Political Thoughts

I haven’t talked politics in a while. And I’ve become *very* disinterested in policy, at least at the federal level.

Here is why: at the present moment, what matters is what party controls Congress and the White House, and any policy that gets passed has to be approved by the party national level; in some sense it doesn’t really matter what policy nuances my US Rep may or may not support.

And right now, the Republicans are so awful that the important thing is to elect a Democrat.

Demonstrators attempt to enter the U.S. Capitol building during a protest in Washington, D.C., U.S., on Wednesday, Jan. 6, 2021. The U.S. Capitol was placed under lockdown and Vice President Mike Pence left the floor of Congress as hundreds of Demonstrators swarmed past barricades surrounding the building where lawmakers were debating Joe Biden’s victory in the Electoral College. Photographer: Eric Lee/Bloomberg via Getty Images

Until the Republicans can agree to accept the election results, I want absolutely nothing to do with them.

So, IL-17 is a tight race between Eric Sorenson (a Quad Cities weatherman) and Esther Joy King, the Republican who ran in 2020 and held Cheri Bustos to 52 percent (though Trump was on the ballot..that helped her a bit). Obama won the district by 17 points in 2012, Trump won by 0.7 points in 2016 and 1.6 points in 2020. It is sort of Iowa like, with a couple of urban areas (Peoria, Rockford) added to give a boost to the Democrats.

In 2020, Peoria gave Bustos her margin of victory.

Joy-King is running a Bush style campaign (right wing issues, social issues), but as of right now, distancing herself from Trump; she is not running as a MAGA. That is one of her biggest challenges. And she has a ton of money and so do the Republican PACs.

Sorensen is a political rookie, and I think it shows. It appeared that he fell for the age old Republican trick: some campaign surrogate (or PAC) makes a bigoted cultural attack (Sorensen is gay and open about it). The Democrat responds with a cultural counter..instead of focusing on the fact that the Republicans, as a party, want to reduce taxes on the wealthiest, deregulate business and cut services, Social Security, Medicare, etc.

Such cuts are deeply unpopular with the public, so the focus is on cultural stuff .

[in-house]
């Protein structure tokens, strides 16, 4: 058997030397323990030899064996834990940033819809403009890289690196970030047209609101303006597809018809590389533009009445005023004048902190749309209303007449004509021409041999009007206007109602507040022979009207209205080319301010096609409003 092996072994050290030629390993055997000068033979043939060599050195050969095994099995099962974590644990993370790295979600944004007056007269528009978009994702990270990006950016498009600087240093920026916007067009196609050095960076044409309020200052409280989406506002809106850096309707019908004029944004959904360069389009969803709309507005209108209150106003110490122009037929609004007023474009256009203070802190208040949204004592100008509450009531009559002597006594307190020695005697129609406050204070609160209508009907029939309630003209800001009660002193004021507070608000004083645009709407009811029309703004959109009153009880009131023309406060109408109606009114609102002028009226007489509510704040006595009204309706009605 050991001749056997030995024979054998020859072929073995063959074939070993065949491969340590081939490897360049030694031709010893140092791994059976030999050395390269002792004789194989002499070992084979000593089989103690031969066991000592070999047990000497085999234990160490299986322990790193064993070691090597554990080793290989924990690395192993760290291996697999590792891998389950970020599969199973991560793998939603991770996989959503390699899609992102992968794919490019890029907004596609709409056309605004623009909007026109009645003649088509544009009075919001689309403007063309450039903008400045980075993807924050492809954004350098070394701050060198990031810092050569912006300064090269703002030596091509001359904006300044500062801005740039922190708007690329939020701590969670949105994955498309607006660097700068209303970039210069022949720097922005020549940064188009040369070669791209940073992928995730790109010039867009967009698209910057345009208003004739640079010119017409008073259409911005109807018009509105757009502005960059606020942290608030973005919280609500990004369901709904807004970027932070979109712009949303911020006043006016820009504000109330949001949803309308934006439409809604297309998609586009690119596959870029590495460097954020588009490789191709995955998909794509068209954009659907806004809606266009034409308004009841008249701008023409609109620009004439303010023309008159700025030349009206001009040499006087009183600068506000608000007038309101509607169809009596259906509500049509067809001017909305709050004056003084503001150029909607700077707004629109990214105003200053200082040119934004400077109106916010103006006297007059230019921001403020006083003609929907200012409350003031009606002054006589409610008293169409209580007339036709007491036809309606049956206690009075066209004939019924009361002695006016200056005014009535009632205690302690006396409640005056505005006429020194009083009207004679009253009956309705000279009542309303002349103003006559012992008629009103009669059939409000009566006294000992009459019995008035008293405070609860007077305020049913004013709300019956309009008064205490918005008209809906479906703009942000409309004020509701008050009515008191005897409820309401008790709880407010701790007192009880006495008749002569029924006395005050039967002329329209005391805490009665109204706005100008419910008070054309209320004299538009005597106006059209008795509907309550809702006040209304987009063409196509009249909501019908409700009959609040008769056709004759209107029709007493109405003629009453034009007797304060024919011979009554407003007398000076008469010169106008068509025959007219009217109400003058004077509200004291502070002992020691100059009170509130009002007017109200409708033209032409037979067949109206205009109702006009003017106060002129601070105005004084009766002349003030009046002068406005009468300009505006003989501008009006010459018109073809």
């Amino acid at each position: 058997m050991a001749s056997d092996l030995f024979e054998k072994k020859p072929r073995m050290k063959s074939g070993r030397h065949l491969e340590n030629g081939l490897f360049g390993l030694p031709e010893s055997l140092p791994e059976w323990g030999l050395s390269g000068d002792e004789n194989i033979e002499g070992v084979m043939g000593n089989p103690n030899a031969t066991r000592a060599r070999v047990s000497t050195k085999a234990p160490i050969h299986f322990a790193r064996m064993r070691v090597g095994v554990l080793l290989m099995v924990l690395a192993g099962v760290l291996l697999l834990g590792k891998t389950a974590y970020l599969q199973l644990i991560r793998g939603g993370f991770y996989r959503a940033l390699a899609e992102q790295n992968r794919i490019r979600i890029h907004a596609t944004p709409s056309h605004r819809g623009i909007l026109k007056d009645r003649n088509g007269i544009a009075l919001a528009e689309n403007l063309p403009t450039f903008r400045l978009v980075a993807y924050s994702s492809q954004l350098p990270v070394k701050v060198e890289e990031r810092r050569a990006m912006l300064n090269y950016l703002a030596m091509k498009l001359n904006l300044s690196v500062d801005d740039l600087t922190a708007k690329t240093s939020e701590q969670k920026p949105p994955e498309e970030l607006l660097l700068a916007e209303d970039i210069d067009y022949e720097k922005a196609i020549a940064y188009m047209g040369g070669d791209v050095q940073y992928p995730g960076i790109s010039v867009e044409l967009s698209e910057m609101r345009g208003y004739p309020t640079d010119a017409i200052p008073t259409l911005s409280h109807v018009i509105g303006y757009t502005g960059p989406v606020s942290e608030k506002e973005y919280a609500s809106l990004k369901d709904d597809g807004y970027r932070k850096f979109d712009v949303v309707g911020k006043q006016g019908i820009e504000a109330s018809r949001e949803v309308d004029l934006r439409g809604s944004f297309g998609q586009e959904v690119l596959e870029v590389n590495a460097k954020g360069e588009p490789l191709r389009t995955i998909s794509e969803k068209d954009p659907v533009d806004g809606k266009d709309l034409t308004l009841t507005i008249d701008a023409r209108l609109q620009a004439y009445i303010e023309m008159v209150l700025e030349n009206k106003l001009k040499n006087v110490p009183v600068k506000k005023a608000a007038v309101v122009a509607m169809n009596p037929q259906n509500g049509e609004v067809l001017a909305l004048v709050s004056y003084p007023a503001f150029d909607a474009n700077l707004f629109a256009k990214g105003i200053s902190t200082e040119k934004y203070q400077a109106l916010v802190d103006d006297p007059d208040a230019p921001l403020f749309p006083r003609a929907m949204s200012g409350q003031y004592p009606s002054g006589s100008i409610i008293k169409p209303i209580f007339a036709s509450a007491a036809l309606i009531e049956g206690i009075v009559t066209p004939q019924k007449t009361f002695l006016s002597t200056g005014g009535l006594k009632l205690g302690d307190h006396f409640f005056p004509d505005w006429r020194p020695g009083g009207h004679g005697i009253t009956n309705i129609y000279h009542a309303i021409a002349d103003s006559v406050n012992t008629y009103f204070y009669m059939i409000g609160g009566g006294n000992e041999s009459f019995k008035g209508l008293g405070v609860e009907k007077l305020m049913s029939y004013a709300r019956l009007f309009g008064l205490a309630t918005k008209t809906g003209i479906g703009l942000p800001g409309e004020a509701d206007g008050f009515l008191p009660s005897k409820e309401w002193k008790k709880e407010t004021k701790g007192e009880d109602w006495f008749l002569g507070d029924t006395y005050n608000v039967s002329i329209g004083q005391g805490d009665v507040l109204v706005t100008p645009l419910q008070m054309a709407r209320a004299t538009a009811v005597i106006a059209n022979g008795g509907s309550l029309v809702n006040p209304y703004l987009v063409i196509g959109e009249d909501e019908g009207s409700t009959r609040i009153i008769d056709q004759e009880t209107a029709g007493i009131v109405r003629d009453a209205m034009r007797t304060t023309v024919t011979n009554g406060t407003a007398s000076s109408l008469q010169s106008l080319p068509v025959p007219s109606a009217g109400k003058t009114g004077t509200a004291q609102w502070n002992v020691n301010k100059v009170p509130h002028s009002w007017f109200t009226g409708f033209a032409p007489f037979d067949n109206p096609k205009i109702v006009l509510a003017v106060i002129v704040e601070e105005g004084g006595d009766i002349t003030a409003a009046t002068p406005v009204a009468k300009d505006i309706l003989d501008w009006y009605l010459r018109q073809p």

Note the images of Biden and Pelosi.

Here is a fact check by a Democratic PAC ad:

Ok, one of the PAC’s claims was false.

So, how will it go? The race is viewed as being very close. (via Fivethirtyeight.com)

The big problem, as I see it.

I’ve posted this several times. It still applies.

It is frustrating.

I think one of the divides is by education.

On a college campus, anything that smacks of xxx-ism or bigotry is immediately and loudly denounced; deans and administrators leap into action.

It doesn’t work that way off campus.

Here are a couple of incidents:
In one of the games, there was a very questionable “roughing the passer” call:

Troy Aikman responded on the air with a suggestion that the NFL competition committee “take off the dresses” on the quarterback.

Most blue collar fans wouldn’t have a problem with that statement (“gee, the NFL IS too soft”) but college educated people ..let’s say would respond immediately “that’s misogynistic“; we are trained to react that way (any hint that women are weaker and need more protection then men is just awful, etc.)

But college graduates …especially recent college graduates, are not the bulk of the voting population, and if you want to win an election, you have to know how to talk to non-college graduates and do so in a way where you aren’t “educating them out of their …” whatever.

I am not sure that Democratic politicians, on the whole, do that well.

And then you have this:

There is that Republican trick again: bait Democrats into fighting about culture, while they strip away Social Security, Medicare and other services.

Yes, the Democrats make it easy with moronic slogans like Defund the Police (and yes, some favor reparations) but no Democrat is “pro-crime.”

Of course, the people to which this “Senator” is referring to (poor urban Black people) are the victims of said crimes, and they certainly aren’t in favor of it. In fact, if you live in an urban area and pay attention, there is *always* some anti-crime program going on, often funded and supported by the churches and the people who live in the area. They are constantly pleading for help from the city to stop it.

So, the Senator’s statement is not merely “impolite”; it is false. It is a smear.

But it is also a distraction from the agenda that Sen. McConnell wants to enact and it behooves the Democrats to note that.

Will we fight back effectively? I am not optimistic.

Author: oldgote

I enjoy politics, reading, science, running, walking, (racewalking and ultrawalking) hiking, swimming, yoga, weight lifting, cycling and reading. I also follow football (college and pro), basketball (men and women) and baseball (minor league and college)

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